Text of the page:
Do the songs take on a new lease of life when you play them on stage?

Alison: I guess in a way. Performing is a strange thing. I just always love that line between you and everyone else. There’s so much adrenaline and there’s so much to get away with and to do anything you want - there’s no rules anymore. I have to do that. But I guess those songs do change. Sometimes they mean totally different things to me on different stages in front of different people in different rooms.

Is the brutality of The Dead Weather a diversion for you to release some energy by playing things loud?

Jack: It feels different, yeah. It feels like a different territory than we’ve been in before - it feels that way for me. It has strength to it - it’s not feeble.
LJ: It almost feels more natural to be more aggressive at this stage.

You talked about the expectations of your fans - have you read any feedback or anything that’s been said about you thus far?

Jack: There’s a temptation to do a couple of things: there’s a temptation to ignore everything - not read anything, not hear anything and only listen to the faces and the sounds from the crowd on the stage - or there’s a temptation to go the other way and absorb every single thing you can to completely understand the perception of your band. Sometimes it’s hard; sometimes you lose all idea of what the perception of what you do is. It’s impossible to tell. I’ve had backlashes before, and in the middle of a backlash you think it’s a hundred percent against you - everything is. But that’s not really the case, because you walk around outside and people tell you completely differently.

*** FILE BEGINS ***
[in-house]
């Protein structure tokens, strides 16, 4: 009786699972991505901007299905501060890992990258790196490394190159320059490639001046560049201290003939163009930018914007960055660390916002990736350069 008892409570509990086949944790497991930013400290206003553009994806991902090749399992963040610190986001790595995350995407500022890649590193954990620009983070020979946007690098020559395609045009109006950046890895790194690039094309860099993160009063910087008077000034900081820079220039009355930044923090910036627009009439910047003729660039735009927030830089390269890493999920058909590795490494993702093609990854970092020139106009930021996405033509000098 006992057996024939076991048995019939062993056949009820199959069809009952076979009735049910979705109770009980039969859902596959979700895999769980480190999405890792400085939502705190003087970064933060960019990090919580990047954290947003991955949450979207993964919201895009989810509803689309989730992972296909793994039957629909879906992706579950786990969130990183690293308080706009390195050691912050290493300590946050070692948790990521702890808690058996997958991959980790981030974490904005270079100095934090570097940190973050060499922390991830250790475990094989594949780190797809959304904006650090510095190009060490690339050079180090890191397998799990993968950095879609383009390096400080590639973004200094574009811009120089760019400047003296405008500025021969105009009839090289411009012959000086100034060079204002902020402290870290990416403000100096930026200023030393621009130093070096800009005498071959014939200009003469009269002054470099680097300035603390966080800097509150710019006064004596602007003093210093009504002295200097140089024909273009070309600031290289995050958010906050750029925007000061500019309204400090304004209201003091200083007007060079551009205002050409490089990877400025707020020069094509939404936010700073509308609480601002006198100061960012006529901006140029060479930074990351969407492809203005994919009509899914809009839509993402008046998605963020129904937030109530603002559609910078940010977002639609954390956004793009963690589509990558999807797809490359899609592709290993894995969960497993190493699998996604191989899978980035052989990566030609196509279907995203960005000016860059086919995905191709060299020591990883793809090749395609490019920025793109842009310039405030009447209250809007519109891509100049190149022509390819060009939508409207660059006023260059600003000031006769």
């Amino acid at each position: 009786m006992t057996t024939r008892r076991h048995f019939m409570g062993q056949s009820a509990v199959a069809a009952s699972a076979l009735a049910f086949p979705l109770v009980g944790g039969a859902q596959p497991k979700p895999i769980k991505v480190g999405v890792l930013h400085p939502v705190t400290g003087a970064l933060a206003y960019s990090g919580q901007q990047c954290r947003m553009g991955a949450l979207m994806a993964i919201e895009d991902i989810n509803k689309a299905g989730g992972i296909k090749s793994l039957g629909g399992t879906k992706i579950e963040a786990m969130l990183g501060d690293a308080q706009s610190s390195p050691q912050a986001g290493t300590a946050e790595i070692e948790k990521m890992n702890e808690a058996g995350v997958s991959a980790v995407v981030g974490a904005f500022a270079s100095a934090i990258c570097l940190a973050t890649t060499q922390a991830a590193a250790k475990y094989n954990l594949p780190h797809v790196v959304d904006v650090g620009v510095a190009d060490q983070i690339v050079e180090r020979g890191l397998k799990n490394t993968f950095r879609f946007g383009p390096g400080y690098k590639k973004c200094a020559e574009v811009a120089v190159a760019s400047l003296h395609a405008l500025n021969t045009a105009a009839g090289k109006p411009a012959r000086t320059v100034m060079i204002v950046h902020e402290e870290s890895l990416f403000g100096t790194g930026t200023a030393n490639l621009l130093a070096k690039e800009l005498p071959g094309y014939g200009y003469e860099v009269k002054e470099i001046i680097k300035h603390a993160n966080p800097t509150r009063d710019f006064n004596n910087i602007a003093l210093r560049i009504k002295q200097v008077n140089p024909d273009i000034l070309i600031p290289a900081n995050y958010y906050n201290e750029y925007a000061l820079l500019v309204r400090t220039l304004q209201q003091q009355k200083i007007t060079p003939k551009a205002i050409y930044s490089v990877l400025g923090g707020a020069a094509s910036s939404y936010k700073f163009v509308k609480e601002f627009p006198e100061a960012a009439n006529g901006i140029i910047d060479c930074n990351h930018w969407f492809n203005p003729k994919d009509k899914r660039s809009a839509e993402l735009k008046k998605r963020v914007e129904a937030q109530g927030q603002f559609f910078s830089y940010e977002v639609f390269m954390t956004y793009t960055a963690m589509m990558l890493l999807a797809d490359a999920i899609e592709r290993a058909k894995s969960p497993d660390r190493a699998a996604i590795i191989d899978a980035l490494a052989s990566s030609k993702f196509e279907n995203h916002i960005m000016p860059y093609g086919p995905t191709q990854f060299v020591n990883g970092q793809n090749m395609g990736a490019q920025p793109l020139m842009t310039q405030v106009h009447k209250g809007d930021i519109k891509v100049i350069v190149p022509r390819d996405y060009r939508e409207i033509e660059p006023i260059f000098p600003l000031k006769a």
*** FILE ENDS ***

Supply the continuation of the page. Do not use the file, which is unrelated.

There must be times when you read something critical and realise they’re right and have perhaps gone a step too far.

Jack: The written word is a powerful thing. I think they should start teaching that too, because of how much access young people have to blogging and Twittering and all those things. They should start teaching creative writing classes where they really inform new generations of how powerful the written word is and that it’s a responsibility...

LJ: Because it won’t be. It won’t be powerful in a few years.

Jack: Yeah, they’ll destroy it. You’re right.

Are you intent to make The Dead Weather a success or is the fact that you’re having fun and doing something different more important?

Jack: Because you’re sharing with other people you sort of let them help you decide. If people are digging it and they want it and they want more of it then you’re inclined to want to give more, you know? And if it’s time to pull the curtains closed then you pull the curtains closed. I think everyone informs each other on what’s the thing to do. And especially the music itself - the music has a life to it and you keep going with it. Interview over, the band collect their travel bags and board their big black (of course!) bus that’s taking them to their Louisville gig. Clash stays in Nashville, starting work on this feature and listening over and over again to ‘Horehound’, delving deep inside it. But outside, things are getting heavy. Tornado warnings have been issued and major outdoor events have been evacuated. The Dead Weather may have already split town, but their underlying danger has clearly left its mark. As I hear Jack screaming “Time to manipulate” in ‘Treat Me Like Your Mother’, inciting the song’s savage breakdown, trees bend and break in the cruel wind, while insistent rain lashes down and against my window. It’s like the elements are trying to tell me something. It’s a warning to all: prepare to be blown away.

Words by Simon Harper
Photo by Scarlet Page